Things That Can Hinder a First Time Home Buyer (and How to Overcome Them)

first time home buyers

Knowing when the best time is to buy your first home is essential, as many contributing factors can hinder the experience. Take into account the following aspects that can be potential pitfalls for a first time home buyer.

Bad Credit Score

Having a bad credit score will affect the home loan you are able to receive. With a conventional fixed-rate mortgage, you may attract higher interest rates and additional fees. It is much more advantageous to work toward improving your credit score before applying for a mortgage loan.

Having Too Much Debt

When purchasing a home, a mortgage lender will assess your debt-to-income ratio (DTI). If your DTI is too high, you may have a hard time getting approved for a mortgage. Consider paying as much debt off as you can before applying for a mortgage, as this will significantly affect the interest rates and other fees you attract.

Limited Down Payment

As a rule of thumb, a 20% down payment is the ideal amount to put toward the purchase of a home. The more you pay upfront, the lower your monthly repayments will be, and the more money you will save in the long term. Although some home loans only require 3% or less, paying more upfront is a smarter financial move.

Expensive Real Estate Market

Knowing the best time to buy is essential. Research the area where you are most interested in purchasing a home to learn whether home values have fallen or risen over the past year. Zillow is an excellent source providing information on median listing and sale prices of properties in specific areas and states as a whole. Take into consideration the risks involved in buying homes in certain areas prone to natural disasters. Homes in more turbulent areas may require expensive homeowner’s insurance.

Not Knowing All the Costs Involved in Home Ownership

Beyond purchasing a home and making regular mortgage payments, homebuyers have other recurring costs that need to be factored into the responsibility of owning a home. These costs include annual property taxes, homeowner’s insurance, utility costs, home maintenance, and closing costs. Property taxes will vary between states and counties. The national average effective property tax rate is 1.08% of the final purchase price.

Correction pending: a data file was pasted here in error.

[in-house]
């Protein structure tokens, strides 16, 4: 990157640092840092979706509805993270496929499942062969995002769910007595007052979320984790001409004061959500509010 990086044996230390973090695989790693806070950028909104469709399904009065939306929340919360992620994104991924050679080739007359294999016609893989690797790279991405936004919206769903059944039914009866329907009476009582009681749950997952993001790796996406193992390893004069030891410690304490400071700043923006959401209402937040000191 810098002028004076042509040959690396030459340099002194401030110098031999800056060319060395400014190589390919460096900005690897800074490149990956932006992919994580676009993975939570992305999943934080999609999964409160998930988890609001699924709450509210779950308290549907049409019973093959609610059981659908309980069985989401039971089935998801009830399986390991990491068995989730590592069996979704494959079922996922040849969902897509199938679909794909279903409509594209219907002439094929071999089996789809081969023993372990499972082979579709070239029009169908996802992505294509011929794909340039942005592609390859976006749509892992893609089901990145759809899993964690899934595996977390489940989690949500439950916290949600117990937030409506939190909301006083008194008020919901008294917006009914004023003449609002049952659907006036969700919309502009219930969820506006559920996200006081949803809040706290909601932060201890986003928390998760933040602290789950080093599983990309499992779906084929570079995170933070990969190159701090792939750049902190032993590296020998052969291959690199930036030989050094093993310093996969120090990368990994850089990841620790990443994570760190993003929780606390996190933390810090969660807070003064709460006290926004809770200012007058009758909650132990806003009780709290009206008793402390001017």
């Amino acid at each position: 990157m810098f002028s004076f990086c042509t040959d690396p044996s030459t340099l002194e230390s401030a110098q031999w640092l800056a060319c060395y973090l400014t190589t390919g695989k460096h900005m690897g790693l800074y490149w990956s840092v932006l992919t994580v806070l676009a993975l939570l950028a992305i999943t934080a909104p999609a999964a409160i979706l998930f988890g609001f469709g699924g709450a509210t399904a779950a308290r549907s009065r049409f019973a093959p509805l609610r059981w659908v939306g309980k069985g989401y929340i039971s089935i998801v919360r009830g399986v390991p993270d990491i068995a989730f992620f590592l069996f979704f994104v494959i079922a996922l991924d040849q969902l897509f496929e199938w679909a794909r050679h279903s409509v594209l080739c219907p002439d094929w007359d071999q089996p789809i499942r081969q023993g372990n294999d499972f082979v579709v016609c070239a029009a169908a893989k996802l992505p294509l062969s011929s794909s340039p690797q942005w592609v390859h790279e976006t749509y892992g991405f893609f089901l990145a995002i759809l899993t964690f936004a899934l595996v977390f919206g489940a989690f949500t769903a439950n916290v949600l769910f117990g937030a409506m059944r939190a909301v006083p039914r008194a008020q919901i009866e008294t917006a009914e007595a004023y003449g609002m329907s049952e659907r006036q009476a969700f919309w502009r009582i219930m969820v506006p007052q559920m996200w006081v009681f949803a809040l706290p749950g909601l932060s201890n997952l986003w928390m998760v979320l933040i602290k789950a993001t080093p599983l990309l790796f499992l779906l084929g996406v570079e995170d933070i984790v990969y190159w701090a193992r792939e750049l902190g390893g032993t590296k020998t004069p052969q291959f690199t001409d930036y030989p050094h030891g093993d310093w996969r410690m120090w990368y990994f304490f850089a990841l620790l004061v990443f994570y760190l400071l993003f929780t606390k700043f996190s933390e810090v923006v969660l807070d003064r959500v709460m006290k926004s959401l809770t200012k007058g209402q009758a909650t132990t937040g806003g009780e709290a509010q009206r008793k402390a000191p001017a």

A suitable homeowner’s insurance policy is another annual cost homeowners face. Most premiums fall between $1,000 to $2,000 annually with additional costs for flood and earthquake coverage. This will differ depending on insurance companies, location, and the home that you own. 

Utility costs average just under $3,000 nationally over the course of a year. Factors such as water, lawn care, heating, and cooling systems will affect your total annual cost for utilities.

Home maintenance, such as general upkeep is another aspect to consider. This includes any repairs, minor or serious, required to maintain your home’s condition.

Additional costs are incurred when finalizing the sale of a home. These are referred to as closing costs and pertain to mortgage taxes, attorney fees, title insurance, and other fees that might be mandated by state law.

Key Takeaways

Purchasing a home is usually the biggest expense and financial decision most people make. Unfortunately, many first time home buyers are not truly prepared for what it takes to be a successful homeowner.

Renting is a great option until you have your finances in order and are ready to set yourself up with a new home purchase. Homeownership is a great way to build wealth – if it’s done responsibly.

Before you purchase your first home, be sure to do the following:

  • Improve your credit score to lower your interest rate.
  • Your debt to income ratio needs to be as low as possible. Avoid having too much debt.
  • Aim for a 20% down payment to avoid having to pay for private mortgage insurance.
  • Study the market. Home prices fluctuate on a regular basis – avoid buying on a price peak if possible.
  • Understand how many expected and unexpected expenses come with homeownership. Have cash reserves to combat surprise costs.

About The Author

Ryan Luke

Ryan Luke is a father of three, husband, financial coach, and full-time police lieutenant. His inspirational story about his struggle to make ends meet, to paying off his home in less than 10 years, has been featured on MarketWatch and other media outlets. To learn more about Ryan or to send him a message, visit his contact page here.

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